Furthest North, South, East, and West

Sara and I were bored the other day so we looked on the map to see the furthest points north, south, east, and west we had been on our RTW adventure. Here is what we found:

Map of our furthest travels

North: Helsinki, Finland (60.2° N)
South: El Calafate, Argentina (50.3° S)
East: Pyongyang, NK (125.7° E)
West: Seattle, US (122.3° W)

For non-geography nerds that may need a refresher, 90° is the furthest you can go north and south (the North and South Poles), and 180° is the furthest you can go east and west. 0°-0° is located off the coast of west Africa. Wikipedia has a good list of all these extreme places in the world.

Of course, this is all relative to where your center is, but we used the traditional equator/prime meridian intersection. We currently don’t have any plans to go further in any direction on this trip, but hopefully our long-term list will end up like:

North: Reykjavik, Iceland (64.1° N)
South: Antarctic Peninsula (69.5° S)
East: Fiji (179.3° E)
West: Alaska, USA (150° W)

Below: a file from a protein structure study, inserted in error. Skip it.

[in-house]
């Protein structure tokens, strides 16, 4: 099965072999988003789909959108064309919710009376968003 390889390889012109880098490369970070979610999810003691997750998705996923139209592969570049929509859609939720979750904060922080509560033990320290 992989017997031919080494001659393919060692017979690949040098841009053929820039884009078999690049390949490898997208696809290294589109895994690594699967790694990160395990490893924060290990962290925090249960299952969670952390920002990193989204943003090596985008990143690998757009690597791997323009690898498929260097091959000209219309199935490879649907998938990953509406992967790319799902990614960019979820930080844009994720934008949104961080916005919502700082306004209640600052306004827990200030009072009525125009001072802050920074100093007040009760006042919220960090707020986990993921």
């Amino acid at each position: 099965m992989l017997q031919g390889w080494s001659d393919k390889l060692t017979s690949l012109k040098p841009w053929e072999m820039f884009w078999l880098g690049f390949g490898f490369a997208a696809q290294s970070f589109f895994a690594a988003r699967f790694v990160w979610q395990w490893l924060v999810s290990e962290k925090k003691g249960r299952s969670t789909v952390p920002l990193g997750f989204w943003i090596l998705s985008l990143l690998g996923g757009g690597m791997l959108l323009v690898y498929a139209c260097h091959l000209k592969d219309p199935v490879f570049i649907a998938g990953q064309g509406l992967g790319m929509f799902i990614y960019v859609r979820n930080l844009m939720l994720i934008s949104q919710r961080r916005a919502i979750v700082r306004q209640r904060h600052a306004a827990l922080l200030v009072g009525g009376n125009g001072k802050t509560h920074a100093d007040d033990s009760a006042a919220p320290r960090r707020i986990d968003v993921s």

What about you? What does your furthest list look like?

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3 Responses to Furthest North, South, East, and West

  1. Phil Mielke says:

    I love a post like this. :)

    So far, I’m here…
    North: Tuktoyaktuk, Northwest Territories, Canada (69.3° N)
    South: Buenos Aires, Argentina (34.4° S)
    East: Chiba, Japan (140.6° E)
    West: Lahaina, Hawaii, United States (156.4° W)

    I’m headed to New Zealand at the end of this month, so that should expand my South and East. :)

  2. Kyle says:

    That’s awesome. What’s in Tuktoyaktuk?

  3. Phil Mielke says:

    There was absolutely nothing in Tuk! I drove on the frozen Arctic Ocean to get there, and was stopped for speeding by a mountie. Then I got to Tuk, had a sandwich, and turned around. :)